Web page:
Rabbits are prey animals by nature and are among the quietest animals on the planet. It can be very difficult to tell when they are sick or injured. They do everything possible to hide their symptoms and they are very good at it. Since weak animals are easy prey for predators, rabbits in the wild have to be very good actors. Domesticated rabbits are the same in that way. In reality, they may be suffering greatly and you would never know anything is wrong.

Know What Normal Looks Like And Watch For Changes

If injured or sick, your rabbit can experience a rapid decline in health. It is critical to quickly recognize small or subtle changes. When you notice something is not right, act quickly. Below is some basic information that can be helpful.

1) FECES AND URINE: Keep a close eye on any change in feces and urine (pee and poop). Pet rabbit owners should get into the habit of checking the litter box for normal elimination each morning and again at night. It is difficult to detect problems with bladder, kidneys and other organs. However, you should establish a routine to make sure the more obvious signs of suffering are not present. For a short, helpful video on normal rabbit feces and urine, CLICK HERE (video will open in new tab so that you can come back to this article when finished).

When inspecting your pet’s droppings, make sure there is nothing in his poop that should not be there (an excess of feces strung together by fur or pieces of carpeting). There should be no pieces of cardboard, plastic, nor should mucous or blood be present. If your rabbits has loose stools, this could indicate a number of different problems. Their feces should resemble little round almost perfect balls (cocoa-puff type poops) and should always be somewhat firm or at least hold their shape when sitting in the litter box. If you ever notice diarrhea, his health will decline very quickly if he doesn’t get help. Finally, if his poops slow down or stop all together, he could be experiencing in gastrointestinal stasis (GI Stasis or “the silent killer”). If any of these things occur and you are inexperienced with these problems, call your veterinarian immediately.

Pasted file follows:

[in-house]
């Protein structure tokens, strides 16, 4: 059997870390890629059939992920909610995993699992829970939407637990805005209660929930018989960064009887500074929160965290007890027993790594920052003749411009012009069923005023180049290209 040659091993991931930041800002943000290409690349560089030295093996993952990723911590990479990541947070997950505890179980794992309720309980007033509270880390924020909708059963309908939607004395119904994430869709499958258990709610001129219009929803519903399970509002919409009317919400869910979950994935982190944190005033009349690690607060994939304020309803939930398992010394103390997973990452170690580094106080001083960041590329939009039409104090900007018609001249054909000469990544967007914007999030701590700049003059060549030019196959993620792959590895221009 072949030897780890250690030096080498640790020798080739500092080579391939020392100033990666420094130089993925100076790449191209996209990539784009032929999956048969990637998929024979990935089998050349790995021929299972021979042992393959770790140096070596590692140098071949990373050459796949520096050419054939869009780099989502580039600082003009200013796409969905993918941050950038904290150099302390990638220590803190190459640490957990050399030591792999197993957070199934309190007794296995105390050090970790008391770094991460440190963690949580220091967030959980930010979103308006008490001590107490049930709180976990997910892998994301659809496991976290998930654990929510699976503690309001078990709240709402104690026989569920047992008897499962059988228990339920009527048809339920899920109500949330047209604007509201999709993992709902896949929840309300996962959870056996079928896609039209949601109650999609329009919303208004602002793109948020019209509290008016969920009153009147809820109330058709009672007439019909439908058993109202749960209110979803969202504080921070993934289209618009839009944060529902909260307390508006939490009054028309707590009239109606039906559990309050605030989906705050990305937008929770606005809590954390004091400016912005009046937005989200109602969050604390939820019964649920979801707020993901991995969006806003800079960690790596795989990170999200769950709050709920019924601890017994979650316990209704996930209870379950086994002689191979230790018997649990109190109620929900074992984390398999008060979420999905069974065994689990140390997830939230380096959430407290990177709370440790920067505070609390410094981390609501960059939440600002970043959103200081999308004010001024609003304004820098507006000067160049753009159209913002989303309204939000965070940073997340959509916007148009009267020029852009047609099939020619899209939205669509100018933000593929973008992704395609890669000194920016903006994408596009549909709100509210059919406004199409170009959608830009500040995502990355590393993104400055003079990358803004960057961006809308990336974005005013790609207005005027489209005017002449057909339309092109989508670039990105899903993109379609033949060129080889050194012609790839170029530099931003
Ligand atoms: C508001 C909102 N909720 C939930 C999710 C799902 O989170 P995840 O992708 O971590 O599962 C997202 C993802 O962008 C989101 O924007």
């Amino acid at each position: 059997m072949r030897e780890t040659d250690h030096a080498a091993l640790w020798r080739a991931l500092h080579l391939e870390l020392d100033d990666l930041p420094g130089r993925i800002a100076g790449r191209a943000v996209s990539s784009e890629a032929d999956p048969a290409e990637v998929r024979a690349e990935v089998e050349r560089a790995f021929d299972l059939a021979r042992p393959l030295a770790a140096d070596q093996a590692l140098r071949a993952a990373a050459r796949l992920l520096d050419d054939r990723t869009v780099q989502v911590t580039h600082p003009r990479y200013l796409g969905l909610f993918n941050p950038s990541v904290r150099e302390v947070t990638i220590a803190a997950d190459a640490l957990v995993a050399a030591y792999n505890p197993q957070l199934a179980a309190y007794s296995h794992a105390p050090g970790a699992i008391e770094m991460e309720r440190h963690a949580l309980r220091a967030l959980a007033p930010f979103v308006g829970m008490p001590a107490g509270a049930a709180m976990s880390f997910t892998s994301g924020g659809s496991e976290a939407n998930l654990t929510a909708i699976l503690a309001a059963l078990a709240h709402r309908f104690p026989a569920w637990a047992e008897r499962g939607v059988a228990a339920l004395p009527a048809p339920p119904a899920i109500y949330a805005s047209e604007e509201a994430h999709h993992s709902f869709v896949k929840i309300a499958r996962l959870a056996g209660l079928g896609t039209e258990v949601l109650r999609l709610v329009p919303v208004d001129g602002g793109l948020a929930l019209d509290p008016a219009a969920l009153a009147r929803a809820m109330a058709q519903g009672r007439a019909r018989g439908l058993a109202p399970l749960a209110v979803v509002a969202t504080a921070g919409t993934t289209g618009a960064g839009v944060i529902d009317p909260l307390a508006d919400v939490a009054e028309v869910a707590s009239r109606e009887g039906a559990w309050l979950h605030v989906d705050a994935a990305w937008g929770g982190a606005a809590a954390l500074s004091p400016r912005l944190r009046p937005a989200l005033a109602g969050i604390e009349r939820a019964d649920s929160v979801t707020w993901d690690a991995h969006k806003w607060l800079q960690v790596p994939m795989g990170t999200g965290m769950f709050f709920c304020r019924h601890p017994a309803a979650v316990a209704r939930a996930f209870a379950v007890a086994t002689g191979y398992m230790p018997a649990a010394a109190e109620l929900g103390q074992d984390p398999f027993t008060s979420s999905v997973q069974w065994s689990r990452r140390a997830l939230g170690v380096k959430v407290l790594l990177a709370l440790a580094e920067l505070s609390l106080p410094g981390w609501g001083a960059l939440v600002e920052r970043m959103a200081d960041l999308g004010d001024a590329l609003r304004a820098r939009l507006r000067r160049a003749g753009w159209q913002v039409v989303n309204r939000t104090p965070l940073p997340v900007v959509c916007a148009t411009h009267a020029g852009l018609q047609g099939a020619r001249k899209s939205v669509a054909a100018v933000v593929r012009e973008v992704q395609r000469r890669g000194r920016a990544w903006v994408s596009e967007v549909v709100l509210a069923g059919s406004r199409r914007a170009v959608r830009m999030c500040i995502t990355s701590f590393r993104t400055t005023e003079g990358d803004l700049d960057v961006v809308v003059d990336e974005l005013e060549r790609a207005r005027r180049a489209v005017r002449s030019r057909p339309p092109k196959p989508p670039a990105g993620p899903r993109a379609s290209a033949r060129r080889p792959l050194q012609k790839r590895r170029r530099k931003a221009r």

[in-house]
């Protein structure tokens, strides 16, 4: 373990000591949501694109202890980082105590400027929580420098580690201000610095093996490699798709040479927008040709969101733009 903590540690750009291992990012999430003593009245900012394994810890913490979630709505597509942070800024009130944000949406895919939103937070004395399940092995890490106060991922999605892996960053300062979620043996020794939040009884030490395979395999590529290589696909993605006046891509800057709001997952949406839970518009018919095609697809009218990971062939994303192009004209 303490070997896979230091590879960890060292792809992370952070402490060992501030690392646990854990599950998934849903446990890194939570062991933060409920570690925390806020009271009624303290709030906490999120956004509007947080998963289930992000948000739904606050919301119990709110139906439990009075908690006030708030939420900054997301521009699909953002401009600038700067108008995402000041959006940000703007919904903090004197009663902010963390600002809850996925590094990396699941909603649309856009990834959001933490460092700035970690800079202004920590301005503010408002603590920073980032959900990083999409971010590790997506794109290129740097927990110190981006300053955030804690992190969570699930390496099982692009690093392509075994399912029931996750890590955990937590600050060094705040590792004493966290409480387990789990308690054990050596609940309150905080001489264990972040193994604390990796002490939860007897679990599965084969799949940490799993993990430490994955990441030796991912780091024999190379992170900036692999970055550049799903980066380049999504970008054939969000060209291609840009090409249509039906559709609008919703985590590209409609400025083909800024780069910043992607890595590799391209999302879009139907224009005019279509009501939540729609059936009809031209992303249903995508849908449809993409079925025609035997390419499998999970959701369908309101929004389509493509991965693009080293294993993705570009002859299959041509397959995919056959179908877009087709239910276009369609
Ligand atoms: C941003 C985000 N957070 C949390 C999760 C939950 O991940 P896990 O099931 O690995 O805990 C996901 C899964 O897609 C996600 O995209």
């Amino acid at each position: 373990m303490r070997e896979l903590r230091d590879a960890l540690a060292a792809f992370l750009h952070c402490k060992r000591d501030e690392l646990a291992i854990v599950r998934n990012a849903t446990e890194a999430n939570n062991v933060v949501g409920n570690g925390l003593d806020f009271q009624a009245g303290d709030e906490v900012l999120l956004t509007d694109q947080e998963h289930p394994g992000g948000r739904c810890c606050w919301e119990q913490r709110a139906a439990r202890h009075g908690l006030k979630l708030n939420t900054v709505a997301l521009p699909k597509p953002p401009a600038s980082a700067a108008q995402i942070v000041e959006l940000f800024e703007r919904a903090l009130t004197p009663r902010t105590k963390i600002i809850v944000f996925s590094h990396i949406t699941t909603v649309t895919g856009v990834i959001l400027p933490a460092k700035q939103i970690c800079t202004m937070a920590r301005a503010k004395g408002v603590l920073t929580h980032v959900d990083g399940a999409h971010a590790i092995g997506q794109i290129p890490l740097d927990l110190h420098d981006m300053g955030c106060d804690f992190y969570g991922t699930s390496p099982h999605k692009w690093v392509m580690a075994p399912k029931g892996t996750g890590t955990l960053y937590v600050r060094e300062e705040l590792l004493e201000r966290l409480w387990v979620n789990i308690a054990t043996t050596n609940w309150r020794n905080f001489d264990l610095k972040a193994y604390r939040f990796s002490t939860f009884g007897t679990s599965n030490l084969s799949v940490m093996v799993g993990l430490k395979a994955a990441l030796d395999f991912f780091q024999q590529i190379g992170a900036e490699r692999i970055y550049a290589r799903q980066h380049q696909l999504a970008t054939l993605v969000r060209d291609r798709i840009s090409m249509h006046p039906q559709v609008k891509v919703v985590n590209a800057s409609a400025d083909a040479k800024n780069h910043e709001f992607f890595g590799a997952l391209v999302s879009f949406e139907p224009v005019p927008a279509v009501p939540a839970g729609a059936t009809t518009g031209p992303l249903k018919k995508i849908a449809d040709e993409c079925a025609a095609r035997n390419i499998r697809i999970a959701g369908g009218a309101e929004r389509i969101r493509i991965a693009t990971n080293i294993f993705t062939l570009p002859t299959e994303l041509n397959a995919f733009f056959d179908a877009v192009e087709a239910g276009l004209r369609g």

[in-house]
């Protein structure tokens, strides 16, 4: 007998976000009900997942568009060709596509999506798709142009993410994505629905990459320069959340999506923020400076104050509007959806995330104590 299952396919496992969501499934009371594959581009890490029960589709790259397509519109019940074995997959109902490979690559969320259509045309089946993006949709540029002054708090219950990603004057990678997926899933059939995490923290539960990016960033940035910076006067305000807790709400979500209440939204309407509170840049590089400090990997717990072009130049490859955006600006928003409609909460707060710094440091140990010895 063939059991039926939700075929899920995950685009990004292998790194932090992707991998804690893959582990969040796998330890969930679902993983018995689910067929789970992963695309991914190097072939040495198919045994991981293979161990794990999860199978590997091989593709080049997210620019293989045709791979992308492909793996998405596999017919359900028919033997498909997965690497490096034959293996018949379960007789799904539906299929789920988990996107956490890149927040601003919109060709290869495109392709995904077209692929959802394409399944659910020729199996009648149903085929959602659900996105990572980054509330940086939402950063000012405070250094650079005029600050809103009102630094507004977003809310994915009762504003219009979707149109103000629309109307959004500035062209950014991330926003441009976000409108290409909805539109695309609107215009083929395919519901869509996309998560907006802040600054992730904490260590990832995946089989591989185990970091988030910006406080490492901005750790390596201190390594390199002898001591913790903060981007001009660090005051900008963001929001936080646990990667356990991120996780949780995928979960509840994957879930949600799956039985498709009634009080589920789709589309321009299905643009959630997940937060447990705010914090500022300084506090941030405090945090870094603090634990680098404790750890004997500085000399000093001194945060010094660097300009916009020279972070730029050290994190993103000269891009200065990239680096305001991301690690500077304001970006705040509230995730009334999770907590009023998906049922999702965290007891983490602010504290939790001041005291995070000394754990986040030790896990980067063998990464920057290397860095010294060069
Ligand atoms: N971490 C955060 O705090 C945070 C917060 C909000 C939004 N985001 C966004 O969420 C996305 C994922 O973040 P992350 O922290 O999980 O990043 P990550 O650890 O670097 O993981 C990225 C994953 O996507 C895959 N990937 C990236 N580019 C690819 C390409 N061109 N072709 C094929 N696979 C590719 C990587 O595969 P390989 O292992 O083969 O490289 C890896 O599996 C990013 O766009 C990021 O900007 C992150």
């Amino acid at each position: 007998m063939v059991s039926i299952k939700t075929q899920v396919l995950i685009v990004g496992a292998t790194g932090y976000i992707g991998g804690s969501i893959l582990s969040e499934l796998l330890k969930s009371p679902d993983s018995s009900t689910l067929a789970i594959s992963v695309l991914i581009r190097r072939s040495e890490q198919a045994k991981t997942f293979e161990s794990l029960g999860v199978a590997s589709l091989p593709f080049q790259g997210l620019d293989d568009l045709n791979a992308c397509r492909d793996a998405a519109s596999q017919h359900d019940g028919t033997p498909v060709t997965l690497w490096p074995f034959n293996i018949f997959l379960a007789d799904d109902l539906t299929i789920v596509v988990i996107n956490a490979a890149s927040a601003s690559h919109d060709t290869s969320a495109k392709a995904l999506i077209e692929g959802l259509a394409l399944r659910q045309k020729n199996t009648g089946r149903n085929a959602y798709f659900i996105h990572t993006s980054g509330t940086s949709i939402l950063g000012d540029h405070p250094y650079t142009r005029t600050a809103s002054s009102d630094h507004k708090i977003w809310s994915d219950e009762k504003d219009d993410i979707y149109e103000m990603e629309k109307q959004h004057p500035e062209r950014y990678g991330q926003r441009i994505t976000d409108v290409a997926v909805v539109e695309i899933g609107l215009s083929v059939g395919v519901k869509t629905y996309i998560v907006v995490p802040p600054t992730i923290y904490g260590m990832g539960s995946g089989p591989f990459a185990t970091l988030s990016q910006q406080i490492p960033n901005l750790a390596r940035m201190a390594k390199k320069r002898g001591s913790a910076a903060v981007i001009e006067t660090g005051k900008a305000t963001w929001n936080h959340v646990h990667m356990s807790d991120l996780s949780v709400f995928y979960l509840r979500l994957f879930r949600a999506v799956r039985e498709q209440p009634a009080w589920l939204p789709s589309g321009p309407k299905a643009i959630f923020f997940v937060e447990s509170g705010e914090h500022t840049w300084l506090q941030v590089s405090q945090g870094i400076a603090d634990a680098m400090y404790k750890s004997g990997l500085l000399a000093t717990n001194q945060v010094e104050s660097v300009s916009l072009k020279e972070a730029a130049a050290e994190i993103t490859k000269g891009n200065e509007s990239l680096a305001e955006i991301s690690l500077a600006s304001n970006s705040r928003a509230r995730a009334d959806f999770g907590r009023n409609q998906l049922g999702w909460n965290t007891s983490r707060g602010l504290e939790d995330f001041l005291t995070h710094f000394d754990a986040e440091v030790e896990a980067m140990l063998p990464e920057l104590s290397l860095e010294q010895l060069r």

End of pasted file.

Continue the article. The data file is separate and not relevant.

2) BREATHING, TEMP, AND HEART RATE:  Rabbit owners also need to be familiar with their pet’s normal heart rate, temperature and breathing.  Normal ranges for rabbit vitals are as follows: Heart Rate: 130-plus beats per minute; Respiratory Rate: 30-60 breaths per minute; Temperature: 101-103/104. Your rabbit’s temperature is regulated by his ears. If they feel too hot or too cold, this could mean he is sick or has an infection somewhere. Slow, shallow breathing is cause for great concern. If you see this happening, don’t wait!  Call for an emergency veterinary appointment.

3) EATING AND DRINKING: Healthy rabbits eat and drink throughout the day and night. When on a proper feeding schedule, rabbits are typically excited to eat their pellets and/or vegetables. Between meals, your fur baby should be nibbling on hay frequently. If he stops eating and/or drinking or shows no interest at feeding time, it could indicate a serious problem. If he refuses to eat or drink most of the day, call your veterinarian.

4) TOOTH GRINDING: Rabbits lightly grind their teeth together when they are being petted or when they are happy. This is sort of like a cat purring. Hard or louder tooth grinding is something different. It is an indicator of pain. If you see your rabbit grinding his teeth in this way, he might just sit quietly by himself somewhere (be less active). Either way, this type of tooth grinding is good reason to call your veterinarian.

5) DROOLING: If your rabbit is drooling or his chin is wet (not from drinking water), this could indicate a problem with the teeth, or it could be caused by another health issue. Call your veterinarian. Tooth problems cause an inability to eat properly and will cause a series of cascading problems that could threaten your rabbit’s life in a very short period of time.

6) HEAD TILTING, OFF BALANCE AND/OR FREQUENTLY SCRATCHING EARS: If you see your rabbit’s head tilting or he seems off balance, it could mean he has an ear infection which must be treated immediately. Rabbits with ear infections often scratch at their ears, but this is not always the case. If head is tilting and/or your pet appears to be losing his balance, call your veterinarian and have him examined. Early treatment, usually with antibiotics and pain medicine, is key in avoiding serious and permanent damage.